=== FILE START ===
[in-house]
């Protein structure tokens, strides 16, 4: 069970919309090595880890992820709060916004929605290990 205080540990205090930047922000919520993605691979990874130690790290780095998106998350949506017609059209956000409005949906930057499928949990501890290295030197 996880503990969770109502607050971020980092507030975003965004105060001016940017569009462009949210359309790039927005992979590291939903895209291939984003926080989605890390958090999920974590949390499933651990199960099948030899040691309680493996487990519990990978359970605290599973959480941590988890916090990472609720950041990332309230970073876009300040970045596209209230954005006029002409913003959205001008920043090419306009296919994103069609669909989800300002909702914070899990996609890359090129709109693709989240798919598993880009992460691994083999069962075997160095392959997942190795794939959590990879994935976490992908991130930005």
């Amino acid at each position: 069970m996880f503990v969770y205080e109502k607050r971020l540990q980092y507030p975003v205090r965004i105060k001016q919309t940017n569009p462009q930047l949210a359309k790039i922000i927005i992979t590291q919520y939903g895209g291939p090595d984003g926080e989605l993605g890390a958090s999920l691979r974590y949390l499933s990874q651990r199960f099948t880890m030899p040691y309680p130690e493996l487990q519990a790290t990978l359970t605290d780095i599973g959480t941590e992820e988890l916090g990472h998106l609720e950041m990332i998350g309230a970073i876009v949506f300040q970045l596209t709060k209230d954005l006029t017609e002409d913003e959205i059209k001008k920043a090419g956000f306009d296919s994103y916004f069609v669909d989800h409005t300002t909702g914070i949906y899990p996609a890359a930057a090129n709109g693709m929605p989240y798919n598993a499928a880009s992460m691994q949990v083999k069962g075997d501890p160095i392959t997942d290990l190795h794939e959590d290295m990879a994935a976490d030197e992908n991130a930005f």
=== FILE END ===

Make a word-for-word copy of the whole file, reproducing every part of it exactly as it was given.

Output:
[in-house]
């Protein structure tokens, strides 16, 4: 069970919309090595880890992820709060916004929605290990 205080540990205090930047922000919520993605691979990874130690790290780095998106998350949506017609059209956000409005949906930057499928949990501890290295030197 996880503990969770109502607050971020980092507030975003965004105060001016940017569009462009949210359309790039927005992979590291939903895209291939984003926080989605890390958090999920974590949390499933651990199960099948030899040691309680493996487990519990990978359970605290599973959480941590988890916090990472609720950041990332309230970073876009300040970045596209209230954005006029002409913003959205001008920043090419306009296919994103069609669909989800300002909702914070899990996609890359090129709109693709989240798919598993880009992460691994083999069962075997160095392959997942190795794939959590990879994935976490992908991130930005």
């Amino acid at each position: 069970m996880f503990v969770y205080e109502k607050r971020l540990q980092y507030p975003v205090r965004i105060k001016q919309t940017n569009p462009q930047l949210a359309k790039i922000i927005i992979t590291q919520y939903g895209g291939p090595d984003g926080e989605l993605g890390a958090s999920l691979r974590y949390l499933s990874q651990r199960f099948t880890m030899p040691y309680p130690e493996l487990q519990a790290t990978l359970t605290d780095i599973g959480t941590e992820e988890l916090g990472h998106l609720e950041m990332i998350g309230a970073i876009v949506f300040q970045l596209t709060k209230d954005l006029t017609e002409d913003e959205i059209k001008k920043a090419g956000f306009d296919s994103y916004f069609v669909d989800h409005t300002t909702g914070i949906y899990p996609a890359a930057a090129n709109g693709m929605p989240y798919n598993a499928a880009s992460m691994q949990v083999k069962g075997d501890p160095i392959t997942d290990l190795h794939e959590d290295m990879a994935a976490d030197e992908n991130a930005f």